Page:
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Best insulation for 12″ gable exterior wall

Sknu | Posted in Energy Efficiency and Durability on

Building a new 1 story ranch home with ICF walls for both the walkout basement and main floor. Location is zone 6, western South Dakota, dry hot summers, cold dry winters, less than 20″ precipitation per year, Windy year around.  ICF walls extend up above the trusses bottom chords/finished ceiling height in the end sections of the main floor.  Center section of main floor has cathedral ceiling with scissors trusses and gable end framed walls siting on top of icf walls.  Gable end walls under scissors trusses are framed with 2×12 lumber to match the 11.75″ thick icf walls.  Gable end walls exterior is finished with LP smartside prepainted wood panel siding 4×8 sheets, tyvek house wrap, 7/16″ osb attached to the 2×12’s on 16″ centers. The inside covering of the gable end walls will eventually either be drywall or wood shiplap boards. 

How to insulate the gable end framed walls?  I have several ideas but do not want to trap moisture in the wall but need a durable air barrier.
1.  2-3″ of closed cell spray foam to provide air/vapor barrier on external osb, 8-9″ of mineral wool batts or cellulose loose fill, 1/2″ drywall taped on interior, cover with shiplap wood.
2.  Same as #1, except replace drywall with membrane or intello smart vapor barrier and cover with wood shiplap boards.
3.  11-12″ of mineral wool bats or loose fill cellulose, smart membrane, cover with shiplap wood.
4.  Other options?

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Replies

  1. Jon_R | | #1

    Follow the recommendations here (Table 3) and also code (exactly as written, without presumptions). Always air seal well - a double air barrier (interior and exterior) is beneficial. So is a smart retarder.

    1. Sknu | | #4

      Jon - thank you, this was helpful. I am studying it.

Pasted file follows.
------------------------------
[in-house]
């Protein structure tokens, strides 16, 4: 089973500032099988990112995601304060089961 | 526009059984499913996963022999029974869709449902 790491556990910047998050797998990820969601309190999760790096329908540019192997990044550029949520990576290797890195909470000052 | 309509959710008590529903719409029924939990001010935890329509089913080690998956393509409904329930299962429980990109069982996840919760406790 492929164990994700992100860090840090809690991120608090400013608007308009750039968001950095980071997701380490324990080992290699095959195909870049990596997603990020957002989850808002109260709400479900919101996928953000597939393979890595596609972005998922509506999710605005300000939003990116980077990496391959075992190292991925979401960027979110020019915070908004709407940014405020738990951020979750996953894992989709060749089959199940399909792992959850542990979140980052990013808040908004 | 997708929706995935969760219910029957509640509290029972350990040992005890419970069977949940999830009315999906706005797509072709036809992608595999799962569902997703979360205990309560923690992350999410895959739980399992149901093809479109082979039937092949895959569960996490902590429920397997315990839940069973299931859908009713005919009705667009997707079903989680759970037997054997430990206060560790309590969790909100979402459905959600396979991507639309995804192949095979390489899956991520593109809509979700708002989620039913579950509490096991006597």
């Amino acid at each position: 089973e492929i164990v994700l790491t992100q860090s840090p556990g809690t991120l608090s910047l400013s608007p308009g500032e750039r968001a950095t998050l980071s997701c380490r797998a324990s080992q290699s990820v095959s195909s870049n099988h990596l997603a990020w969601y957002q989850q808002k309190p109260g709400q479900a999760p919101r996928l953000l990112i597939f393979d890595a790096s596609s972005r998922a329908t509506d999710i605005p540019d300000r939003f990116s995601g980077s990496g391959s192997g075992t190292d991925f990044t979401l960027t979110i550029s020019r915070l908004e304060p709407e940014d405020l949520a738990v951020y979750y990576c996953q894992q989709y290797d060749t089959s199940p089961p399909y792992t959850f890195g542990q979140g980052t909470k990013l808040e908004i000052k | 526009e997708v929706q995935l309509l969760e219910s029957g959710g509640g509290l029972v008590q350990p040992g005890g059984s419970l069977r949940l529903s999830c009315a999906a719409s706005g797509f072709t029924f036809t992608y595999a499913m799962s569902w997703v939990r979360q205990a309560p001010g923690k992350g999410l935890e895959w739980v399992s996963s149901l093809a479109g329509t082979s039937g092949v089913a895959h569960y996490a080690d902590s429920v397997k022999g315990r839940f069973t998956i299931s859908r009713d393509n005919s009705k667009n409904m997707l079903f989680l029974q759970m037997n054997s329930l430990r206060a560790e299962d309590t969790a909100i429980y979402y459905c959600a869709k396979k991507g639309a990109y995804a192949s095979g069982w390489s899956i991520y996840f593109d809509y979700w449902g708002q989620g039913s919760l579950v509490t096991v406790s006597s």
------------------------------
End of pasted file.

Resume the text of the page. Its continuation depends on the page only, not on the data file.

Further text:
2. GBA Editor
    Martin Holladay | | #2

    SK,
    First of all, can you tell us your name? (I'm Martin.)

    If you go the flash-and-batt route, remember to keep your foam-to-fluffy ratio in the safe zone. In Climate Zone 6, you want at least 36% of the total R-value of your wall to come from the spray foam layer. Two inches of closed-cell spray foam (R-13) and 9 inches of batts (R-33) won't work -- but 3 inches of closed-cell spray foam will work.

    Otherwise, any of your proposals will work. In all cases, pay attention to airtightness.

    1. Sknu | | #3

      Martin - thank you. My name is Scott. Will update my profile to reflect that.

      A follow up question, if I have the closed cell spray foam, is it necessary to have the drywall as an air barrier if we end up with just shiplap wood and is it necessary to have the smart membrane as a vapor retarder? Or does the closed cell spray foam cover both the air and vapor barrier?

      I also have thought given the gable wall areas is not that large, the cost is not that much greater to just go to 8-9" of spray foam and skip the bat insulation. Is this acceptable, or does the insulation need to extend fully to cover the 12" wall thickness from exterior to interior surface.

  3. GBA Editor
    Martin Holladay | | #5

    Scott,
    Q. "If I have the closed-cell spray foam, is it necessary to have the drywall as an air barrier if we end up with just shiplap wood and is it necessary to have the smart membrane as a vapor retarder?"

    A. If 100% of your insulation is in the form of closed-cell spray foam, you don't need to use drywall as an air barrier. Nor do you need a smart vapor retarder on the interior side.

    If you go with flash-and-batt, it's best to have an interior air barrier (for example, drywall), because the interior air barrier greatly reduces the chance of potential convective loops or hidden air leakage paths through the fiberglass batts. That said, many people who follow the flash-and-batt approach are casual about the interior air barrier -- because it is admittedly less crucial in a flash-and-batt job than in a job without any spray foam.

    Q. "The cost is not that much greater to just go to 8-9" of spray foam and skip the batt insulation. Is this acceptable, or does the insulation need to extend fully to cover the 12" wall thickness from exterior to interior surface?"

    A. For a full explanation of my view of this issue, see the following article: "Installing Closed-Cell Spray Foam Between Studs is a Waste."

    1. Sknu | | #7

      Martin - thank you, would you recommend skipping the spray foam all together and just using mineral wool/rock wool or loose fill cellulose with a smart vapor barrier and drywall? Then just putting the shiplap over the drywall?

  4. igrigos | | #6

    Have you considered an alternative to 2x12's for the gable end wall? You might be able to save money and improve thermal performance going with a double stud wall, or a narrower stud wall with enough exterior rigid to match the ICF thickness. 2x12's just seem overkill to me for framing purposes.

    1. Sknu | | #8

      Good point, but I already framed it up in 2x12's. This is my first time building a house, so there have been several things that I would do differently next time around.

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